Jared Bernstein, a former chief economist to Vice President Joe Biden, is a senior fellow at the Center on Budget and Policy Priorities and author of 'The Reconnection Agenda: Reuniting Growth and Prosperity'.

(Patrick T. Fallon/Bloomberg)

Conventional wisdom, for what it’s worth, holds that once the nominating conventions are over and both sides get their bounces, most people’s votes are well along to being solidly locked down. The state of the economy matters a lot at this point as well. Typically, that would matter less in an election like this one, where the incumbent isn’t running. But this time may be different, as a key part of Trump’s case is that the economy is in terrible shape, and Hillary Clinton, like President Obama, believes that while serious structural problems exist, there are ongoing, favorable trends that can potentially be built upon.

I’d like to briefly get into one of those trends: wages. Wage growth has accelerated of late, and not just for those at the top. Meanwhile, low inflation has meant that these faster nominal gains have turned into significant real gains.

I don’t want to oversell the case; anyone who has followed this and most who’ve drawn a paycheck know that there’s a ton of catch-up to do. But I’ve long argued that the tightening job market will give working people more of the most important thing they generally lack these days: bargaining power. We’re not yet at full employment, but we’re getting closer, and when that happens, employers must bid wages up to get and keep the workers they need. Let me show you what I mean.

The first figure shows yearly changes in nominal median weekly earnings for full-time workers. It’s very noisy data so I plotted a smooth trend through it.

Source: BLS, my analysis
Source: BLS, my analysis

The important facts about this series are:

— It accelerated smartly in the late 1990s, the last time we were at truly full employment.

— It was pretty flat in the 2000s, a period of uniquely weak job growth.

— It got whacked by the last, big recession, but it’s now clearly accelerating again, though not yet at a pace similar to that of the late 1990s.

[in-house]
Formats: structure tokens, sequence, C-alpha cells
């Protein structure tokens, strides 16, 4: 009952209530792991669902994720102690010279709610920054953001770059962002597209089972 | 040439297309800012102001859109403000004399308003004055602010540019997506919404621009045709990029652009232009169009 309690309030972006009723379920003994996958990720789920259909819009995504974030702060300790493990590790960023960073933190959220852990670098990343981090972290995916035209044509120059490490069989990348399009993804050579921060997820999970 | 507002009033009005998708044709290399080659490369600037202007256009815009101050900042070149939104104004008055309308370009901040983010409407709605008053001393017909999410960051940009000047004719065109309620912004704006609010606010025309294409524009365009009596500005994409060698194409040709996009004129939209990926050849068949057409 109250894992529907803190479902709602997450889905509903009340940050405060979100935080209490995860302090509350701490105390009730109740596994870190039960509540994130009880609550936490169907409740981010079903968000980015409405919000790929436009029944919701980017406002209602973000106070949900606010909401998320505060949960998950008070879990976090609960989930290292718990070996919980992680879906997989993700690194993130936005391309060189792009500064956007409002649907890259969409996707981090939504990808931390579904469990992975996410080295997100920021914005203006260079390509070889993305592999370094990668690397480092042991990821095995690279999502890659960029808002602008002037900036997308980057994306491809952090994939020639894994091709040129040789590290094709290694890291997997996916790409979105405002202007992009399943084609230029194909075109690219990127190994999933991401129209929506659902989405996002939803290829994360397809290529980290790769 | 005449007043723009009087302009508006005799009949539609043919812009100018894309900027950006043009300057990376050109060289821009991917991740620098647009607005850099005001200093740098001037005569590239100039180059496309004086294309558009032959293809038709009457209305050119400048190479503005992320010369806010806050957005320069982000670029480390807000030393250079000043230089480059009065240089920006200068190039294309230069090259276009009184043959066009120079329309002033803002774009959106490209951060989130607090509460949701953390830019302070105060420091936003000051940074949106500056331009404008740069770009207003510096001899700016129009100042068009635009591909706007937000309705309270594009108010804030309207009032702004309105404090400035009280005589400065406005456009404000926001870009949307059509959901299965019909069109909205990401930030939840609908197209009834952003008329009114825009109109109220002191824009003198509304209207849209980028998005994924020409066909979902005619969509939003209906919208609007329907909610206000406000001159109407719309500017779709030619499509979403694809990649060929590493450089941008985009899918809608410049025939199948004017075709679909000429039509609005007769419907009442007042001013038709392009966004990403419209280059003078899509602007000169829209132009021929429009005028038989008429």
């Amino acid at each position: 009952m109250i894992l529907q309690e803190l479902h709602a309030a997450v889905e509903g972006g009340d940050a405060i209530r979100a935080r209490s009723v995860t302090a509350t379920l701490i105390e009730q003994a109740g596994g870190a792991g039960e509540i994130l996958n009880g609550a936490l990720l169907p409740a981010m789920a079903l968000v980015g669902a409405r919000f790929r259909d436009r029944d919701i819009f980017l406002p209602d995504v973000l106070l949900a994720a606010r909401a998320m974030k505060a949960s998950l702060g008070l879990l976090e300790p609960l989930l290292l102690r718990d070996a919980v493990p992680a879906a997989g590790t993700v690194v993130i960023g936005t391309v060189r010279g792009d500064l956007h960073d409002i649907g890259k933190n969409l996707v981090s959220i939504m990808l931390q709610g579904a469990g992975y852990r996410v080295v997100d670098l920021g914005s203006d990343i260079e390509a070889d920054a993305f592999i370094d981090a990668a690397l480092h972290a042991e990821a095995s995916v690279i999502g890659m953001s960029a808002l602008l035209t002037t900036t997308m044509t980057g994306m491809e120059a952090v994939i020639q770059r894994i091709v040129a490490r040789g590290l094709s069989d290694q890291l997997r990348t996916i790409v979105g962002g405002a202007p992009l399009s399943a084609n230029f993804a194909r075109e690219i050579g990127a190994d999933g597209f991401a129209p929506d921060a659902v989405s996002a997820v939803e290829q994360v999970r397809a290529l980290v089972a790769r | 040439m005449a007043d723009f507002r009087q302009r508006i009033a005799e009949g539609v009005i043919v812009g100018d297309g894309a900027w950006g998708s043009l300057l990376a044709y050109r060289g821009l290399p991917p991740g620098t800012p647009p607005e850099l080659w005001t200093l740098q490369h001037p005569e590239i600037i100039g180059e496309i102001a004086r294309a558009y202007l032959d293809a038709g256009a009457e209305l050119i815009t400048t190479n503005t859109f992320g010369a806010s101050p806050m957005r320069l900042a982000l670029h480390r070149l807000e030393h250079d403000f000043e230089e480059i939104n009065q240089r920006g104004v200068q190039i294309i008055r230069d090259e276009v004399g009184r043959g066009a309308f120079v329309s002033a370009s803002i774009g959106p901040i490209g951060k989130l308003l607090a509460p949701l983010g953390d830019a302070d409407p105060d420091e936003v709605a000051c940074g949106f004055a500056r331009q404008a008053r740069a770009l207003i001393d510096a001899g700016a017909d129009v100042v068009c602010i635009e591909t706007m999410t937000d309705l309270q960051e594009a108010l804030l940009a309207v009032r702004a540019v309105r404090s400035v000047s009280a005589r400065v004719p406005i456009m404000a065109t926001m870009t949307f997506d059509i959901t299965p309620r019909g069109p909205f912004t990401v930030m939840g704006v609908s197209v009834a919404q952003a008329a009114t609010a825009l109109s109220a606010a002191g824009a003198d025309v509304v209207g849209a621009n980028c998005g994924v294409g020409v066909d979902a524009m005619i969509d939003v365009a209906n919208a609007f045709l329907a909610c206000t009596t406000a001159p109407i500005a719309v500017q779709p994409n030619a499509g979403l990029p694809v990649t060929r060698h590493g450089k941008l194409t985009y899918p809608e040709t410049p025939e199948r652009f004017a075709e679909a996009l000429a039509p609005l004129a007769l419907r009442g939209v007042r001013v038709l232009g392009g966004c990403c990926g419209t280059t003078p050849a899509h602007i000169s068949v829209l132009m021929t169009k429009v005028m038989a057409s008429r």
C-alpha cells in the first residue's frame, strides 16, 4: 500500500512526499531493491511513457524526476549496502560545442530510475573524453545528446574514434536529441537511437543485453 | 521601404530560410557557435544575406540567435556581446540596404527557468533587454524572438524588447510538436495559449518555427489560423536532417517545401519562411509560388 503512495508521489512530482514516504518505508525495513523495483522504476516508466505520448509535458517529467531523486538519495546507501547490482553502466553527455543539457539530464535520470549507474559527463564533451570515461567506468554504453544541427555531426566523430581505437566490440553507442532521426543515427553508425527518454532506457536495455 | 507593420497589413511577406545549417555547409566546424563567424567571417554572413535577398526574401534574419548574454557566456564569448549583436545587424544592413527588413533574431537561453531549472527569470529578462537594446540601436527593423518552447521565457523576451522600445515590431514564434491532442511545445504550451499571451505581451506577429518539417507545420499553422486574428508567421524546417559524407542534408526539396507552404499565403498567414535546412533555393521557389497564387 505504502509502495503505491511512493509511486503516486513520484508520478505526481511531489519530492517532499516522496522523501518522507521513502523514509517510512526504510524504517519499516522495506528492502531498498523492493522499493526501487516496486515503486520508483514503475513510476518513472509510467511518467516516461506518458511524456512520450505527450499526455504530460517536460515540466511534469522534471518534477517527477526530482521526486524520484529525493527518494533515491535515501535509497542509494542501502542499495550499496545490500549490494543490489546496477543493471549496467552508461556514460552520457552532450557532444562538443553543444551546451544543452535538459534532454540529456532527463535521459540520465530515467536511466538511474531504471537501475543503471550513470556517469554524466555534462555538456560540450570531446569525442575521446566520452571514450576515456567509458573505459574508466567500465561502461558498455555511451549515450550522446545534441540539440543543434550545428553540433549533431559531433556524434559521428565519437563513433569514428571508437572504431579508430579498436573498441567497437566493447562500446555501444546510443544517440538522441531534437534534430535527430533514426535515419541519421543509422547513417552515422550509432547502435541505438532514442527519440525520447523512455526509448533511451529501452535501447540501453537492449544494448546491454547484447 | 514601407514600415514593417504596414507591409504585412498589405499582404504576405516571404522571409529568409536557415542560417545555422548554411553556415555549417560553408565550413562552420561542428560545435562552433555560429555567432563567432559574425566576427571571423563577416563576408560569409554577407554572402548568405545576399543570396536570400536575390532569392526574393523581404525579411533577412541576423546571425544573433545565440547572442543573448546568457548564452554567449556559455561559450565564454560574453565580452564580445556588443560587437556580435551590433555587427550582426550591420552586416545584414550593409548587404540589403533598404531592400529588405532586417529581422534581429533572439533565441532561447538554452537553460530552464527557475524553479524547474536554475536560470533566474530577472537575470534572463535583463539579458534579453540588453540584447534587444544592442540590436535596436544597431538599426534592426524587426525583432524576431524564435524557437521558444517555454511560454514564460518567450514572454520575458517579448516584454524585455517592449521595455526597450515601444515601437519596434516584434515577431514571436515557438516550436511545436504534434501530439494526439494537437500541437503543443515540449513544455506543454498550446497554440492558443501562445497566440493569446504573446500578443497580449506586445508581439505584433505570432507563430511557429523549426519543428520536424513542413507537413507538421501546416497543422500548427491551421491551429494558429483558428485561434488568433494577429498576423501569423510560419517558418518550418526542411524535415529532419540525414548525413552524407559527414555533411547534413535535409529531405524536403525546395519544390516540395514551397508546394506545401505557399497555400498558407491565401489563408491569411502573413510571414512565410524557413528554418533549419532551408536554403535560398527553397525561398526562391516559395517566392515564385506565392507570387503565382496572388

But of course what really matters to working people is the pace of real wage growth, i.e., accounting for inflation. If your pay goes up 2 percent but inflation does as well, you’re not better off in terms of buying power.

Here’s where the Trump economic take is really wrong, at least in these national data. (There’s a relevant regional story noted below.) The table below breaks real median earnings growth down into nominal growth, a positive, and inflation, a negative. That is, real earnings growth equals nominal earnings growth minus inflation — and remember, these are medians, not averages, so they’re more representative of middle-class paychecks.

Source: BLS, my analysis
Source: BLS, my analysis

The table, which uses data for the first half of the years shown, reveals that real median earnings actually fell from 2012-14, thanks to tepid nominal wage growth and faster price growth. Since then, however, wages have accelerated and inflation has decelerated, leading to solid median earnings gains in real terms.

BTW, the inflation hawks out there are using their talons to scratch their heads: Why didn’t faster nominal wage growth bleed into prices? Because, as I’ve shown in other posts, they haven’t done so for a while. The slowdown in inflation was clearly driven by tanking energy prices, with some economic slack mixed into the picture as well.

The final figure, from researchers at Goldman Sachs, tells a particularly important part of the story, bringing in both employment growth, which has also been solid of late, and a variety of different wage levels. It’s a tricky figure, but it accounts for each component of earnings growth: nominal gains, employment, hours worked and inflation. The punchline is the white, diamond dot in each bar, showing the rate of real earnings growth, accounting for all its contributing sources.


That dot shows that the group making the biggest gains is the lowest wage workers, who have benefited from particularly fast wage growth. Why? Well, one reason is the many increases in the minimum wage which have taken place across the country. And remember, while he flip-flops on the issue, Trump has argued minimum wages are too high, and the Republican platform, and more importantly, Republican members of Congress, oppose increasing the federal wage floor.

Okay, some caveats to all the above. We know that real wages have stagnated long-term for many in the workforce, particularly those beset by trade competition from low-wage countries, along with millions of low-wage workers stuck in places where policymakers, at the behest of business lobbies, ignore the minimum wage. A few quarters of solid, real wage growth don’t wipe out that record.

We also know that this recovery has been geographically diverse, and a more complete wage analysis, one I hope to get to soon, must examine regional differences, along with those of race and gender. I suspect it will show significant swaths of the country that have been left behind.

But these national data are telling an important story, one that is really happening and one that flatly contradicts Trump’s hyper-negative rhetoric. Most importantly from a substantive, economic sense, it is a story consistent with the benefits of full employment. If we want this story to continue such that the recovery has a chance to reach many more of those who draw a paycheck, we’re going to have to keep it going.

That means we’ve all got a job to do. The Federal Reserve must pursue smart, patient monetary policy; the federal government must do the same with fiscal policy, meaning no negative shocks. And the electorate must elect the president most likely to maintain and build on the positive trends shown above.

Okay, everybody. Get to work!